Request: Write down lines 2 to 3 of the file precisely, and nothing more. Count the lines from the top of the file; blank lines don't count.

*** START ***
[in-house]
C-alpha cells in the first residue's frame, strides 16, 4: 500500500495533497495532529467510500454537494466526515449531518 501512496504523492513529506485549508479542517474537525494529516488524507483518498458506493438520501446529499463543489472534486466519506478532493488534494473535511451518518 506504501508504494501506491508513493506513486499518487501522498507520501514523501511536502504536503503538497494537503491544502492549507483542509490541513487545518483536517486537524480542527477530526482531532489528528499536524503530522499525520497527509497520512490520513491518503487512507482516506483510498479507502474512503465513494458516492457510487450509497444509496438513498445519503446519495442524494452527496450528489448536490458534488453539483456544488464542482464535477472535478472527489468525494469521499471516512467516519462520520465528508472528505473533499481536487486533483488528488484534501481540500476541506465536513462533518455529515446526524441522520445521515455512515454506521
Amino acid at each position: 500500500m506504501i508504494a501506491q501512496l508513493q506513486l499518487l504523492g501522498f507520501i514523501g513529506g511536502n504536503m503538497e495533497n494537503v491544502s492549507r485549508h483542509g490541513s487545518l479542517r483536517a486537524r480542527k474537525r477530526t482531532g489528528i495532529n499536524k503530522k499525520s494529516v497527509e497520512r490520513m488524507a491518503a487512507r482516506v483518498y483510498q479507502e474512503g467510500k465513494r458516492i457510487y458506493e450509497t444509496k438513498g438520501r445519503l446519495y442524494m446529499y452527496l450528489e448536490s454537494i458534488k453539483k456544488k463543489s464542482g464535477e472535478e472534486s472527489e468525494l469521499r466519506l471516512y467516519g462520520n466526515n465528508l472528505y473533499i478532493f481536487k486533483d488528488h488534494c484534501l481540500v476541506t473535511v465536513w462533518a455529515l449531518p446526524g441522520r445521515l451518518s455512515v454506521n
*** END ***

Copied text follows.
C-alpha cells in the first residue's frame, strides 16, 4: 500500500495533497495532529467510500454537494466526515449531518 501512496504523492513529506485549508479542517474537525494529516488524507483518498458506493438520501446529499463543489472534486466519506478532493488534494473535511451518518 506504501508504494501506491508513493506513486499518487501522498507520501514523501511536502504536503503538497494537503491544502492549507483542509490541513487545518483536517486537524480542527477530526482531532489528528499536524503530522499525520497527509497520512490520513491518503487512507482516506483510498479507502474512503465513494458516492457510487450509497444509496438513498445519503446519495442524494452527496450528489448536490458534488453539483456544488464542482464535477472535478472527489468525494469521499471516512467516519462520520465528508472528505473533499481536487486533483488528488484534501481540500476541506465536513462533518455529515446526524441522520445521515455512515454506521
Amino acid at each position: 500500500m506504501i508504494a501506491q501512496l508513493q506513486l499518487l504523492g501522498f507520501i514523501g513529506g511536502n504536503m503538497e495533497n494537503v491544502s492549507r485549508h483542509g490541513s487545518l479542517r483536517a486537524r480542527k474537525r477530526t482531532g489528528i495532529n499536524k503530522k499525520s494529516v497527509e497520512r490520513m488524507a491518503a487512507r482516506v483518498y483510498q479507502e474512503g467510500k465513494r458516492i457510487y458506493e450509497t444509496k438513498g438520501r445519503l446519495y442524494m446529499y452527496l450528489e448536490s454537494i458534488k453539483k456544488k463543489s464542482g464535477e472535478e472534486s472527489e468525494l469521499r466519506l471516512y467516519g462520520n466526515n465528508l472528505y473533499i478532493f481536487k486533483d488528488h488534494c484534501l481540500v476541506t473535511v465536513w462533518a455529515l449531518p446526524g441522520r445521515l451518518s455512515v454506521n